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San Diego State University

Leadership starts here: 10 Ways SDSU is Closing the Achievement Gap

  • Hepner quad
  • Grads 2012
  • Trimaine Davis
  • Hepner Hall
  • SDSU public health student hands out a backpacks to local children in Kongwa.
  • Ellese Carmona

#1 Raising Expectations

SDSU believes every student is capable of being successful no matter their background. SDSU now recommends all students take 15 units per semester – especially freshmen.

#2 Major Academic Plans

All incoming students receive a four-year plan giving them a clear road map to graduation. When students decide to change their major, they can consider the implications on their four-year plan immediately.

#3 Educational Opportunity Program

SDSU’s EOP program, the largest in California, provides student services and support for more than 1,500 low income, first-generation college students.

#4 Data-Driven Action

SDSU leaders have an open “try everything” mindset but every program is evaluated extensively and data analysis allows the university to focus on what works best.

#5 Study Abroad

Research shows students who engage in extracurricular activities, like study abroad or undergraduate research, get better grades and graduate more often than those who don’t.

#6 Undergraduate Research

With SDSU faculty leading research on everything from heart disease to construction engineering, all SDSU students are offered an opportunity to participate in research, even undergraduates.
    • Compact 7th graders
      SDSU is engaged in a number of initiatives aimed at creating a college-going culture in local middle and high schools like Compact for Success and the Pre-College Institute.
    • Early Start
      SDSU requires new freshmen with remediation needs to take remedial courses during the summer so when they begin classes in the fall, they are not behind their fellow classmates.
    • Student studying in library
      SDSU’s Bounce Back program uses positive psychology and building on student strengths by helping probationary students learn time management, test-taking and study skills.
    • Casa Azteca
      Since students who live on campus are more academically successful than students who commute, SDSU provides student services and study space at an off-campus location for commuter students in the South County.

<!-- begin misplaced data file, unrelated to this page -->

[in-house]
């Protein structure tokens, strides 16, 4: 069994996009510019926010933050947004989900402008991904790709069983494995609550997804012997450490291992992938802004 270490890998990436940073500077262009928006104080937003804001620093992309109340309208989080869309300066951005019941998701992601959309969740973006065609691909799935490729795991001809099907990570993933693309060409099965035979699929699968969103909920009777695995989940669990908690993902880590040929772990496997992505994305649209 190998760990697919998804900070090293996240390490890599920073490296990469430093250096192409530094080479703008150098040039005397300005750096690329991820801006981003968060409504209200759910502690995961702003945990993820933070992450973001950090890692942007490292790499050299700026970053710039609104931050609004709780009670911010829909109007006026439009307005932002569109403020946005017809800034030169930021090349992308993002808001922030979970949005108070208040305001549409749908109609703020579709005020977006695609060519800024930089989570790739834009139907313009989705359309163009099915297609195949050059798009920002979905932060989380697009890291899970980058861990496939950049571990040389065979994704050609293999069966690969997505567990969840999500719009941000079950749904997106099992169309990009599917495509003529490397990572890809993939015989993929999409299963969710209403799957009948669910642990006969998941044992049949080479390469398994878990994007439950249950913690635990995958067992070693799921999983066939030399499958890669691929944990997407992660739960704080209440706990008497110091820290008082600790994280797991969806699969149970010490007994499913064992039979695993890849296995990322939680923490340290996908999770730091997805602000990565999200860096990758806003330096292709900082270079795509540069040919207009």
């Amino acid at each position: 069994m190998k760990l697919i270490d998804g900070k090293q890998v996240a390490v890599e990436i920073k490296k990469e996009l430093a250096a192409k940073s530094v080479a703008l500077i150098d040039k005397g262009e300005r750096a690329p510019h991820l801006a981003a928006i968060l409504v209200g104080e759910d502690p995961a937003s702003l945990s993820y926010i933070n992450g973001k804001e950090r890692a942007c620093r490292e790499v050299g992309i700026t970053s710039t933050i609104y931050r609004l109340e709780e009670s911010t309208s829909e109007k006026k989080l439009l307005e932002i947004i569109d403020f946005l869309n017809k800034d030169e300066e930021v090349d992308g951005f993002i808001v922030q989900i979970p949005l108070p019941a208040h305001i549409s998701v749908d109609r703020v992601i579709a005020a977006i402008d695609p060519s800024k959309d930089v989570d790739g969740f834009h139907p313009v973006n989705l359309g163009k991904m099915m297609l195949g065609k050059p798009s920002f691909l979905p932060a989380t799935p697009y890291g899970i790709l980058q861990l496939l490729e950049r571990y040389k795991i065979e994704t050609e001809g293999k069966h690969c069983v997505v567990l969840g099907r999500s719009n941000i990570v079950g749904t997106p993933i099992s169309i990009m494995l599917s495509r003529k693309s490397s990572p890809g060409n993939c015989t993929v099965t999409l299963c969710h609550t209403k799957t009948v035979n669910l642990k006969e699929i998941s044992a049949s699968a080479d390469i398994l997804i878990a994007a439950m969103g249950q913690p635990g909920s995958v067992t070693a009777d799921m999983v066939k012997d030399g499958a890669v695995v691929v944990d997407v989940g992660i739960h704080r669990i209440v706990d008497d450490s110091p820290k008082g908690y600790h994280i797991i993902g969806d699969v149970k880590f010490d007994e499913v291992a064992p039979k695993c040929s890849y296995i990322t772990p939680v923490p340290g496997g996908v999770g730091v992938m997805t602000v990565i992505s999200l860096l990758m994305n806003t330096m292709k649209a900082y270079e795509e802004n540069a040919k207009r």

Ten years ago, San Diego State University set out to tackle one of education’s biggest problems – the achievement gap. Students from underrepresented minority groups were graduating or continuing their progress toward graduation at a significantly lower rate than other students. So university leaders took action.

    Through a university-wide effort, SDSU is now being acknowledged as a model. The Education Trust’s report on public higher education systems in its Access to Success Initiative recognizes SDSU for its success in raising graduation rates and closing the achievement gap among underrepresented minority students.

    So how did SDSU achieve these lofty goals in such a relatively short timeframe? Starting from the top leadership and filtering down through every division, dozens of programs have been developed or enhanced to foster student success. These are ten programs or initiatives that have played an important part.

     The Education Trust logo

    2012 Access to Success Report:

    “From 2005 to 2010, San Diego State more than halved its graduation rate gap for underrepresented minority freshman - from 19 to eight percentage points.  Graduation rates increased for all students during this period but rose an impressive 22 points for underrepresented minority students. Among transfer students, the university posted double-digit increases in underrepresented minority graduation rates while cutting the gap nearly in half. SDSU also raised rates and narrowed gaps between low income students and their peers.”

    Read the complete report.

    Note: documents in Portable Document Format (PDF) require Adobe Acrobat Reader 5.0 or higher to view, download Adobe Acrobat Reader.


    For more information about SDSU's success in closing the achivement gap, please contact the Division of Undergraduate Studies.